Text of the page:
Alert AA20-352A
).

Thus, we could include a requirement to include checking for
indicators of compromise published by CISA, the FBI, NSA, the SSA for the PSCI,
or the applicable industry or sector information sharing and analysis center
(ISAC).

Again, how systems were monitored would be a regulatory
matter for the SSA crafting the implementing regulations.

Recover Operations

One thing that is obvious from the SolarWinds breach is that
any organization can be breached given an adversary with the appropriate
resources and desire. Thus, any cybersecurity plan must contain a response plan
for how the system will be recovered when a successful attack does occur.
Again, since the scope of a response plan is going to vary from sector to
sector, the legislation would not be expected to describe the acceptable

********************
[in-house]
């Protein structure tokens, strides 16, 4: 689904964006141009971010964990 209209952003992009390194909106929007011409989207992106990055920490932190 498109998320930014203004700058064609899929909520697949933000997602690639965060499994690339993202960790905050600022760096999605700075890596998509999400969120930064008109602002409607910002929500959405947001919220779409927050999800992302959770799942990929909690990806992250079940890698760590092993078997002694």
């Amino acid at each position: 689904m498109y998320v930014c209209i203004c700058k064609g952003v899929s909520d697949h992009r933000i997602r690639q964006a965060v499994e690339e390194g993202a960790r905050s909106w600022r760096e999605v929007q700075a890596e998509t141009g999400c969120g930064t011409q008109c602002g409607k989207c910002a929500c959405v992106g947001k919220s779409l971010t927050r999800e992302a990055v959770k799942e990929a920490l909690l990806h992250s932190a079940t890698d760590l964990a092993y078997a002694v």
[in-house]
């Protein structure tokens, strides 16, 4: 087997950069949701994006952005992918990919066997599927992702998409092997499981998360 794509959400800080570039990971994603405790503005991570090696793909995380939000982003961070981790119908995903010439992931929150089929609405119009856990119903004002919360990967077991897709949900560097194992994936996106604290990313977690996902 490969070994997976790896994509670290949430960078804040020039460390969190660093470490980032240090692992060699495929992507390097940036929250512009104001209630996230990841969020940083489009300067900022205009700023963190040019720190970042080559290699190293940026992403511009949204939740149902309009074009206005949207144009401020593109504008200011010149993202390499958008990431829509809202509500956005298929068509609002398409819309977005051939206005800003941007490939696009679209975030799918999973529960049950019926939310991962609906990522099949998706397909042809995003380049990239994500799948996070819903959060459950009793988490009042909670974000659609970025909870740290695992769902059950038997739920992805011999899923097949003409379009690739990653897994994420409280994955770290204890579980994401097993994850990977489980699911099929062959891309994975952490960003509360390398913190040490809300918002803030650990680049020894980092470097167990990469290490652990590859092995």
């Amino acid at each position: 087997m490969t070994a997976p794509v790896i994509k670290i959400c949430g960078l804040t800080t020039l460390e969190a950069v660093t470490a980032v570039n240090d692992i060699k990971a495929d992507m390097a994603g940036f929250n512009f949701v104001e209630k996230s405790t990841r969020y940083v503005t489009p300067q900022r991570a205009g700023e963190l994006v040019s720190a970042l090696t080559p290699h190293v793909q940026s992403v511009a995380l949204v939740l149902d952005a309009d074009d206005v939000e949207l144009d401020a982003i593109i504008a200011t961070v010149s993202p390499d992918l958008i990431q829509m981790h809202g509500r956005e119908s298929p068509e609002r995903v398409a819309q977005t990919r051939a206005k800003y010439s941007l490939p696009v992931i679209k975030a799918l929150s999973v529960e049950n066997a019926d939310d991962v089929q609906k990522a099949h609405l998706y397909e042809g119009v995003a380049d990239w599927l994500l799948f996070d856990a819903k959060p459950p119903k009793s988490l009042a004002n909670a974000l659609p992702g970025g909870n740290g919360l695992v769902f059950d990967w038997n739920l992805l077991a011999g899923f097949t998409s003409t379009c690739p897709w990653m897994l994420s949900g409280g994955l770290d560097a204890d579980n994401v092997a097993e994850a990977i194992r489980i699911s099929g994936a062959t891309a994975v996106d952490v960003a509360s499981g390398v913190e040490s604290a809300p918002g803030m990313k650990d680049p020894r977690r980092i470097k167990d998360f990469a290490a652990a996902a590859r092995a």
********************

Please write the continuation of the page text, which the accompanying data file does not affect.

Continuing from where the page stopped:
parameters of a cyber response plan beyond the goal of returning to operation
those parts of the business that are deemed to be the critical operations that
were responsible for the facility being regulated as a CO-PSCI.

One thing that the recovery plan will have to include is the
identification of outside resources that the facility will need to recover from
a successful cyber-attack. SSA’s should be required to compile those lists from
CO-PSCI across the sector and periodically report to Congress on those recovery
assets that facilities would have to have assistance from the government to
obtain in the event of a worst-case attack. FEMA could then be given the task
of stockpiling the appropriate assets to aid recovery operations.

Part 3 to this series will address information sharing.

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Author Of this post: PJCoyle